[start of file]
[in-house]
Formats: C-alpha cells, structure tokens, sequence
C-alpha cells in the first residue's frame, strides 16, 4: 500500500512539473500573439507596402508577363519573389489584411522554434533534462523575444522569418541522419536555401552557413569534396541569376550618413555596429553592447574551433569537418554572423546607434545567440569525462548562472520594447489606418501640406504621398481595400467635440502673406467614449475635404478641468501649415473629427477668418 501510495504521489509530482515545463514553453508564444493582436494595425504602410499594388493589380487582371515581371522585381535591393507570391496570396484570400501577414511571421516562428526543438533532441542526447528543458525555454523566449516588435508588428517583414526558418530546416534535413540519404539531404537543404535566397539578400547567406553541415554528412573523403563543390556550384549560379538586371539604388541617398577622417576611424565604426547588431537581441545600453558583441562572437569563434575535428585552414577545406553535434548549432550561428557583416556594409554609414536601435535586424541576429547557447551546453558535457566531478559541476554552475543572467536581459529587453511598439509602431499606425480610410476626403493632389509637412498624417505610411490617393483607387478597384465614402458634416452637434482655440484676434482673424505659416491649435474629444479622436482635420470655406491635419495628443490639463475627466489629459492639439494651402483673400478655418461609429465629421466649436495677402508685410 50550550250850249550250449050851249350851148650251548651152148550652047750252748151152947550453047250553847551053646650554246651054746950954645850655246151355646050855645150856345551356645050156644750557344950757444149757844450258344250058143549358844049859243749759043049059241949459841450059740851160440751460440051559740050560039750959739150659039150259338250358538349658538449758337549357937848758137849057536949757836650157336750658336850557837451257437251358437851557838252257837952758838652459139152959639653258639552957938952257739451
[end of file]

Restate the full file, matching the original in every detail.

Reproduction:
[in-house]
Formats: C-alpha cells, structure tokens, sequence
C-alpha cells in the first residue's frame, strides 16, 4: 500500500512539473500573439507596402508577363519573389489584411522554434533534462523575444522569418541522419536555401552557413569534396541569376550618413555596429553592447574551433569537418554572423546607434545567440569525462548562472520594447489606418501640406504621398481595400467635440502673406467614449475635404478641468501649415473629427477668418 501510495504521489509530482515545463514553453508564444493582436494595425504602410499594388493589380487582371515581371522585381535591393507570391496570396484570400501577414511571421516562428526543438533532441542526447528543458525555454523566449516588435508588428517583414526558418530546416534535413540519404539531404537543404535566397539578400547567406553541415554528412573523403563543390556550384549560379538586371539604388541617398577622417576611424565604426547588431537581441545600453558583441562572437569563434575535428585552414577545406553535434548549432550561428557583416556594409554609414536601435535586424541576429547557447551546453558535457566531478559541476554552475543572467536581459529587453511598439509602431499606425480610410476626403493632389509637412498624417505610411490617393483607387478597384465614402458634416452637434482655440484676434482673424505659416491649435474629444479622436482635420470655406491635419495628443490639463475627466489629459492639439494651402483673400478655418461609429465629421466649436495677402508685410 50550550250850249550250449050851249350851148650251548651152148550652047750252748151152947550453047250553847551053646650554246651054746950954645850655246151355646050855645150856345551356645050156644750557344950757444149757844450258344250058143549358844049859243749759043049059241949459841450059740851160440751460440051559740050560039750959739150659039150259338250358538349658538449758337549357937848758137849057536949757836650157336750658336850557837451257437251358437851557838252257837952758838652459139152959639653258639552957938952257739451